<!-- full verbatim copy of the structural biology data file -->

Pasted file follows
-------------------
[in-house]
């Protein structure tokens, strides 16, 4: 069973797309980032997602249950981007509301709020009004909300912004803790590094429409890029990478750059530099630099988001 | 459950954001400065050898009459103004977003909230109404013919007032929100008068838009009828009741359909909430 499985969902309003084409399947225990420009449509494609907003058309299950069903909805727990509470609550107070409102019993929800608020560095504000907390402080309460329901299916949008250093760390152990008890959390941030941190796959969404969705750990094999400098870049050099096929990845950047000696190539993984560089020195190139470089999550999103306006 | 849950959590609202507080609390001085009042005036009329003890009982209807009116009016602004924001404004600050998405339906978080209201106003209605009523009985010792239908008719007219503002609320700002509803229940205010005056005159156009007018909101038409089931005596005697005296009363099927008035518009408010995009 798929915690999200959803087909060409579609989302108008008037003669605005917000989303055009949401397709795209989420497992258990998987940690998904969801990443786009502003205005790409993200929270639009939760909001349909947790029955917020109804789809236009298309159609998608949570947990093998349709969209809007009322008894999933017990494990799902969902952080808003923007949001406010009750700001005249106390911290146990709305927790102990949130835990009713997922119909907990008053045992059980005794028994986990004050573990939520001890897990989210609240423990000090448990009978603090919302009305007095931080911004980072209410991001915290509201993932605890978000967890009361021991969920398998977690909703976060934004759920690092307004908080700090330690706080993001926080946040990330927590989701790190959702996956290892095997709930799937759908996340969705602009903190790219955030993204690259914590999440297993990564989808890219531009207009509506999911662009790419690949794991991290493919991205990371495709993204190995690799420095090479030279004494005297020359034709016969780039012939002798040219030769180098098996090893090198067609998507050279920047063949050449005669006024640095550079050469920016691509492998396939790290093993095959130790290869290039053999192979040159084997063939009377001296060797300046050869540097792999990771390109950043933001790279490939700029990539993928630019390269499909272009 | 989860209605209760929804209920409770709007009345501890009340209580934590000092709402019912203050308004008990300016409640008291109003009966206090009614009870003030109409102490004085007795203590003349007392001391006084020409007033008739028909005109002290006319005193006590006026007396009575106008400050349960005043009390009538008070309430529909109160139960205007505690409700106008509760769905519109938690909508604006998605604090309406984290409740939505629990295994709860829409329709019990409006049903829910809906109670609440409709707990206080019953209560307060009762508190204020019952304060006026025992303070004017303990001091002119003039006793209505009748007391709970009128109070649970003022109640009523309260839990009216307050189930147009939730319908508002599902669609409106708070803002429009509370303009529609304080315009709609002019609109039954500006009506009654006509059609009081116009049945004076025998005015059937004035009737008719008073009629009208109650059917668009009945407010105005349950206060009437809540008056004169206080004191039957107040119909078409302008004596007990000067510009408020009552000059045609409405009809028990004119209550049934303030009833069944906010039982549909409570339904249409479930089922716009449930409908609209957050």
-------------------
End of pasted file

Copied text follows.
[in-house]
């Protein structure tokens, strides 16, 4: 069973797309980032997602249950981007509301709020009004909300912004803790590094429409890029990478750059530099630099988001 | 459950954001400065050898009459103004977003909230109404013919007032929100008068838009009828009741359909909430 499985969902309003084409399947225990420009449509494609907003058309299950069903909805727990509470609550107070409102019993929800608020560095504000907390402080309460329901299916949008250093760390152990008890959390941030941190796959969404969705750990094999400098870049050099096929990845950047000696190539993984560089020195190139470089999550999103306006 | 849950959590609202507080609390001085009042005036009329003890009982209807009116009016602004924001404004600050998405339906978080209201106003209605009523009985010792239908008719007219503002609320700002509803229940205010005056005159156009007018909101038409089931005596005697005296009363099927008035518009408010995009 798929915690999200959803087909060409579609989302108008008037003669605005917000989303055009949401397709795209989420497992258990998987940690998904969801990443786009502003205005790409993200929270639009939760909001349909947790029955917020109804789809236009298309159609998608949570947990093998349709969209809007009322008894999933017990494990799902969902952080808003923007949001406010009750700001005249106390911290146990709305927790102990949130835990009713997922119909907990008053045992059980005794028994986990004050573990939520001890897990989210609240423990000090448990009978603090919302009305007095931080911004980072209410991001915290509201993932605890978000967890009361021991969920398998977690909703976060934004759920690092307004908080700090330690706080993001926080946040990330927590989701790190959702996956290892095997709930799937759908996340969705602009903190790219955030993204690259914590999440297993990564989808890219531009207009509506999911662009790419690949794991991290493919991205990371495709993204190995690799420095090479030279004494005297020359034709016969780039012939002798040219030769180098098996090893090198067609998507050279920047063949050449005669006024640095550079050469920016691509492998396939790290093993095959130790290869290039053999192979040159084997063939009377001296060797300046050869540097792999990771390109950043933001790279490939700029990539993928630019390269499909272009 | 989860209605209760929804209920409770709007009345501890009340209580934590000092709402019912203050308004008990300016409640008291109003009966206090009614009870003030109409102490004085007795203590003349007392001391006084020409007033008739028909005109002290006319005193006590006026007396009575106008400050349960005043009390009538008070309430529909109160139960205007505690409700106008509760769905519109938690909508604006998605604090309406984290409740939505629990295994709860829409329709019990409006049903829910809906109670609440409709707990206080019953209560307060009762508190204020019952304060006026025992303070004017303990001091002119003039006793209505009748007391709970009128109070649970003022109640009523309260839990009216307050189930147009939730319908508002599902669609409106708070803002429009509370303009529609304080315009709609002019609109039954500006009506009654006509059609009081116009049945004076025998005015059937004035009737008719008073009629009208109650059917668009009945407010105005349950206060009437809540008056004169206080004191039957107040119909078409302008004596007990000067510009408020009552000059045609409405009809028990004119209550049934303030009833069944906010039982549909409570339904249409479930089922716009449930409908609209957050």